Plenty of Packers have taken this route. Make that plenty of former Packers. While not all of the most notorious holdouts were shown the door, their star quality definitely took a tumble. Here's the trio atop my list of would-be fan favorites who decided to chomp down hard on the hand that feeds them: Tony Mandarich, Mike McKenzie, and the poster-boy of selfish contract stunts, Sterling Sharpe.
Talk about guilt by association. All three situations differed, all bringing their own brand of ridiculous behavior to the table.
Mandarich's high-profile rookie holdout isn't unusual, except for the fact that offensive linemen are made, not born. In the NFL's version of check-kiting, Mandarich took the hype to the bank without having the slightest idea if he could pay up against the big boys on the field. He couldn't. My lasting impression of Mandarich is seeing him carry Brent Fullwood's spare shoes from the lockerroom to the sidelines in what turned out to be one of his most productive moments at Lambeau.
The McKenzie mess is still fresh in our minds and doesn't need much rehashing. What's the rationale for a prima donna act when you're part of a pass defense that plummeted from a No. 3 ranking in 2002 to No. 23 in 2004? Let's not even talk about 4th-and-26. McKenzie also made it no secret that he opposed the hiring of Bob Slowik as defensive coordinator. In hindsight, McKenzie's opinion had validity, but refusing to give 100 percent because you don't like the "boss" is grade school stuff at best.
Then there's Sterling Sharpe. More than 10 years later, I have to admit that I still hold a grudge. Sharpe was undoubtedly the most talented of these three infamous holdouts, but also the most devious when it came to contract talks.
Already under contract to the young and improving Pack, Sharpe picked the eve of the 1994 regular season to make it known that he felt under appreciated. Sharpe, who was already refusing to speak to most Wisconsin media members, showed his true colors.
Happily, other key members of the organization showed their real characters as well. In stark contrast to Sharpe, Brett Favre and Mike Holmgren provided the voices of reason and reality. We didn't know them then nearly as well as we do now, and in retrospect it is certainly no surprise. Back in '94, a 24-year-old QB and a coach with just two seasons under his belt refused to mince words. Favre took his leading receiver to task for the stupid stunt while Holmgren held the line.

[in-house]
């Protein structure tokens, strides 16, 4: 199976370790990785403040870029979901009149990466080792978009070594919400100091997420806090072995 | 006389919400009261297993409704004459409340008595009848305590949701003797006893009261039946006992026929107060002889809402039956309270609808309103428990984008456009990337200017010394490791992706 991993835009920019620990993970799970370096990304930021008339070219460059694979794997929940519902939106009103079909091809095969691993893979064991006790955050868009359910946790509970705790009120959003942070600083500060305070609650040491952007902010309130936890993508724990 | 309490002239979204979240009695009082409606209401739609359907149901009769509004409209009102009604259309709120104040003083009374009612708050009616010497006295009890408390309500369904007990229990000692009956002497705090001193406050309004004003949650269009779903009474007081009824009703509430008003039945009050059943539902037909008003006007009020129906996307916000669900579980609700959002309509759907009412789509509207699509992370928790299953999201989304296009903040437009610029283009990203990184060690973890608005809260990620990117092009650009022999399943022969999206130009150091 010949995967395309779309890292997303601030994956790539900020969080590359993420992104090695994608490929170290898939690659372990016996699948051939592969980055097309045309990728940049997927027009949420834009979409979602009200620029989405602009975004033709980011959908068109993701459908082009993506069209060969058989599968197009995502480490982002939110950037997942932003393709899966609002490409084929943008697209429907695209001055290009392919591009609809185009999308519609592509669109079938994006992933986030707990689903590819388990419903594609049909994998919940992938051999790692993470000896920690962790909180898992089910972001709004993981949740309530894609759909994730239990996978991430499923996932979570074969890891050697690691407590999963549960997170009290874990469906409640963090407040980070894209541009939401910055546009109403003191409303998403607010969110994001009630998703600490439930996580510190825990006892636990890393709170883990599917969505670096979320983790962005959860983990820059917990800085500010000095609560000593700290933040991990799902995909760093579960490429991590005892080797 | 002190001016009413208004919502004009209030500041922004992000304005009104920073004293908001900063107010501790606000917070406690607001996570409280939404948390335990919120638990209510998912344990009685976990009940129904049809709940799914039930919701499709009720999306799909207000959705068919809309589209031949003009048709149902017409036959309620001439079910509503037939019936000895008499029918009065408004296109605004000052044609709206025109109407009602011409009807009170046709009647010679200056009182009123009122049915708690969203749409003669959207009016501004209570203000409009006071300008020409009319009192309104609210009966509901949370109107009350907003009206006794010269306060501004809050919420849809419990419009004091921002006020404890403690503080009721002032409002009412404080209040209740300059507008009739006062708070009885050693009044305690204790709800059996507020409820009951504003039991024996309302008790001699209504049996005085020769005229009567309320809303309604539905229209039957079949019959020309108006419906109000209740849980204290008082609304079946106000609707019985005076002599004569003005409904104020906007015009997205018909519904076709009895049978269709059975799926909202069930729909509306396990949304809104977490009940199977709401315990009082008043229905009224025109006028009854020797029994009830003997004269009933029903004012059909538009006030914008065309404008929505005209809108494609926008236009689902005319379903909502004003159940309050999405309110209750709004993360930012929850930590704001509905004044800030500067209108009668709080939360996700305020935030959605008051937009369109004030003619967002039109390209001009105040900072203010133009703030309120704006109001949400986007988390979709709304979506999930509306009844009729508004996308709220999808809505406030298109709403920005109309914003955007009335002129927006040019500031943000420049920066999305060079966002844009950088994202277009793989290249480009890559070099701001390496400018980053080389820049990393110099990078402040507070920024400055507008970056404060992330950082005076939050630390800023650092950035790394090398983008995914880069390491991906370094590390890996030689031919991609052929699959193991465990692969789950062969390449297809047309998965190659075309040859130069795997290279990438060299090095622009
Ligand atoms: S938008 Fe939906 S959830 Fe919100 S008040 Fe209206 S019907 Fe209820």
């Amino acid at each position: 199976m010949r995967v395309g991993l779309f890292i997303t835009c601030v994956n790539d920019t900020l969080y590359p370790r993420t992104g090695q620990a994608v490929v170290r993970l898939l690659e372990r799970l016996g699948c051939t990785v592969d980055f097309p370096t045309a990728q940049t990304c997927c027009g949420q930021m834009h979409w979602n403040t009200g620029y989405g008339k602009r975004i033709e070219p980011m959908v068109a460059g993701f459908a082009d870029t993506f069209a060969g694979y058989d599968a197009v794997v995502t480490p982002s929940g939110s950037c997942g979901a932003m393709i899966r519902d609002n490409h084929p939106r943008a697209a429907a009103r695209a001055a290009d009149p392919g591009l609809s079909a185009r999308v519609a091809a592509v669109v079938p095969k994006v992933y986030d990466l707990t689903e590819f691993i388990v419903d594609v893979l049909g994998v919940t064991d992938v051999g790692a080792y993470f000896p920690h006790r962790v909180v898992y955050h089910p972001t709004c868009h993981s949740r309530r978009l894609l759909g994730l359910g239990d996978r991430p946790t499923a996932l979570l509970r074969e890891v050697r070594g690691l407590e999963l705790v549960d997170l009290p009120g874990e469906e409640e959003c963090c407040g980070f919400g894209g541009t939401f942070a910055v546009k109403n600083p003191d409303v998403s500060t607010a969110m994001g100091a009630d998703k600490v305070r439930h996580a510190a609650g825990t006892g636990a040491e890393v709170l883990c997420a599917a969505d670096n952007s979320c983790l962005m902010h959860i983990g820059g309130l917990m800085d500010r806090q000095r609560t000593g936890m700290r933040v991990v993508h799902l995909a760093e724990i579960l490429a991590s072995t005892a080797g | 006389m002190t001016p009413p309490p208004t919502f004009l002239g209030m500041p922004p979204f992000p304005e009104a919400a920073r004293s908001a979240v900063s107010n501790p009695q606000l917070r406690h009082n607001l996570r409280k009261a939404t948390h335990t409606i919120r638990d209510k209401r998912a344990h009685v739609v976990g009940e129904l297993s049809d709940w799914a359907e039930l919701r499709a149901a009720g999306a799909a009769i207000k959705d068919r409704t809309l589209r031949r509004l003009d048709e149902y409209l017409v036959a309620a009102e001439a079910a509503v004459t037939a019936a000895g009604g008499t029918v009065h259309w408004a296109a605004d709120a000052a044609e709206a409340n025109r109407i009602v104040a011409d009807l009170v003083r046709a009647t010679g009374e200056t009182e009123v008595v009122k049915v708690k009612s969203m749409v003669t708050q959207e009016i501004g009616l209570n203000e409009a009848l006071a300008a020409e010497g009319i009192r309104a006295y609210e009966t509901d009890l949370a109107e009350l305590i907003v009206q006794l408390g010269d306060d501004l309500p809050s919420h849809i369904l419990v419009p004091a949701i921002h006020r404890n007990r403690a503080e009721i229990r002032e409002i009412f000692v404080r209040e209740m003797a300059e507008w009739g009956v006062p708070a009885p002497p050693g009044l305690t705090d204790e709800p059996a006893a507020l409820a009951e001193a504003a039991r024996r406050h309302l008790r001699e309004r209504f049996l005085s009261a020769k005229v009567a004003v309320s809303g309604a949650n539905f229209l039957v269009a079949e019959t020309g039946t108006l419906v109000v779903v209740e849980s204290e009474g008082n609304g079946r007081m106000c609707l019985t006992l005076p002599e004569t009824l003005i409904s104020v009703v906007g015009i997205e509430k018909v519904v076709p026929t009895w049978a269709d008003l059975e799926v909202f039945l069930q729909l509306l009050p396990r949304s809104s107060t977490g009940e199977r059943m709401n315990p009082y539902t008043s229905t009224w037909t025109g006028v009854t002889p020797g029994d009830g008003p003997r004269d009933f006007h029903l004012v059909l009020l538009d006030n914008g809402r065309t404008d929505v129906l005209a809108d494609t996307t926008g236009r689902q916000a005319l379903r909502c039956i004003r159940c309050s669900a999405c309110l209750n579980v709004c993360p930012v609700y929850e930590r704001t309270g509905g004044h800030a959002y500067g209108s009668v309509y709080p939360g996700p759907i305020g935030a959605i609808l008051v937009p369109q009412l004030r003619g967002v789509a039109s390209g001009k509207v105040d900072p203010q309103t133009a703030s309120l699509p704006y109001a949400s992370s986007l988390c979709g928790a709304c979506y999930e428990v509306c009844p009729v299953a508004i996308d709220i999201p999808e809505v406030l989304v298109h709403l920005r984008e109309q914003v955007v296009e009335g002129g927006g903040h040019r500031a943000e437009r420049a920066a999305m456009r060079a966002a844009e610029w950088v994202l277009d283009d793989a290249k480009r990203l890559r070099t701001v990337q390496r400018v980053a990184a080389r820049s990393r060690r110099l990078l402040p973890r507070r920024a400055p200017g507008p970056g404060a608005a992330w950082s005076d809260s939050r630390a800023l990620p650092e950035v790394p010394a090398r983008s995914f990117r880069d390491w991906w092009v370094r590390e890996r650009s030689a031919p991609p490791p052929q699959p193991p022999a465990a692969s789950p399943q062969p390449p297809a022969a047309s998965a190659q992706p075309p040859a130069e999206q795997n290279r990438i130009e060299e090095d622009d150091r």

Sharpe was back in the fold by kickoff as the Packers beat the Vikings in the home opener. He caught a 14-yard pass from Favre for the first touchdown of the season. He finished as the team's leading receiver with 1,119 yards on 94 catches and 18 touchdowns, despite missing the final games of the season with what turned out to be a career-closing neck injury . While the numbers were piling up, his appeal was down. Sharpe had so distanced himself from the fans in Green Bay that the end of his career was quietly received. What a contrast to LeRoy Butler, who is still among fan favorites.
Walker, who already boasts some fairly fancy numbers of his own, may want to not that while Sharpe's amazing contributions will not be forgotten, neither will his disregard for the team and fans. Considering his name pops up in every receiving records category and is still atop a few of them, we don't see many Sharpe jerseys in the stands.
Favre's opinion now of a receiver's holdout is the same as it was then. Whom will Walker trust with his future? An NFL legend who has never caused the Packers one day of contract nonsense or an agent who is famous for villifying former fan favorites and who handled the McKenzie case with a distinct lack of grace?
With two years left on his current contract, Walker best be thinking more of the game, the team and the fans and a little less of agent Drew Rosenhaus before another No. 84 jersey will be on the clearance rack.